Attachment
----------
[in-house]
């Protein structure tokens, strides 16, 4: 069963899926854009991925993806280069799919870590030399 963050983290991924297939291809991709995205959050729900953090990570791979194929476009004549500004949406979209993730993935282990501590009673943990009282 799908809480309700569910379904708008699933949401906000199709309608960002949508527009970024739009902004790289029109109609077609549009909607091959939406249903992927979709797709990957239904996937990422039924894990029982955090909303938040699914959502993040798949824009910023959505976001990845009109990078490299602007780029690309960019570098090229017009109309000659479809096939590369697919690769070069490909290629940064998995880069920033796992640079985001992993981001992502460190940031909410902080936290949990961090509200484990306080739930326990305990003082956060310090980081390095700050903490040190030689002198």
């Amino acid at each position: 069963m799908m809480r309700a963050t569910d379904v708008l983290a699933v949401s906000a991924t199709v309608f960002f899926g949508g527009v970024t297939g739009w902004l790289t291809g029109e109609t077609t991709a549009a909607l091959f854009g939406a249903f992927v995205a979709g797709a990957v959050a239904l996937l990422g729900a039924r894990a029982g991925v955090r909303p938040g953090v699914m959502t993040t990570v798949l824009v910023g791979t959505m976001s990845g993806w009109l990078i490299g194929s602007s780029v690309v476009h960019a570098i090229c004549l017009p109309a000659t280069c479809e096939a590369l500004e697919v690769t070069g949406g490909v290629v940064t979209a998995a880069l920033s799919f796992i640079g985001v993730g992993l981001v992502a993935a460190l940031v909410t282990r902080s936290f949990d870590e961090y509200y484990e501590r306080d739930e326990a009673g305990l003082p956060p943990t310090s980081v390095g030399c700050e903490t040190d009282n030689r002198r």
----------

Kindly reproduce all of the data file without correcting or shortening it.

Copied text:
[in-house]
């Protein structure tokens, strides 16, 4: 069963899926854009991925993806280069799919870590030399 963050983290991924297939291809991709995205959050729900953090990570791979194929476009004549500004949406979209993730993935282990501590009673943990009282 799908809480309700569910379904708008699933949401906000199709309608960002949508527009970024739009902004790289029109109609077609549009909607091959939406249903992927979709797709990957239904996937990422039924894990029982955090909303938040699914959502993040798949824009910023959505976001990845009109990078490299602007780029690309960019570098090229017009109309000659479809096939590369697919690769070069490909290629940064998995880069920033796992640079985001992993981001992502460190940031909410902080936290949990961090509200484990306080739930326990305990003082956060310090980081390095700050903490040190030689002198």
């Amino acid at each position: 069963m799908m809480r309700a963050t569910d379904v708008l983290a699933v949401s906000a991924t199709v309608f960002f899926g949508g527009v970024t297939g739009w902004l790289t291809g029109e109609t077609t991709a549009a909607l091959f854009g939406a249903f992927v995205a979709g797709a990957v959050a239904l996937l990422g729900a039924r894990a029982g991925v955090r909303p938040g953090v699914m959502t993040t990570v798949l824009v910023g791979t959505m976001s990845g993806w009109l990078i490299g194929s602007s780029v690309v476009h960019a570098i090229c004549l017009p109309a000659t280069c479809e096939a590369l500004e697919v690769t070069g949406g490909v290629v940064t979209a998995a880069l920033s799919f796992i640079g985001v993730g992993l981001v992502a993935a460190l940031v909410t282990r902080s936290f949990d870590e961090y509200y484990e501590r306080d739930e326990a009673g305990l003082p956060p943990t310090s980081v390095g030399c700050e903490t040190d009282n030689r002198r």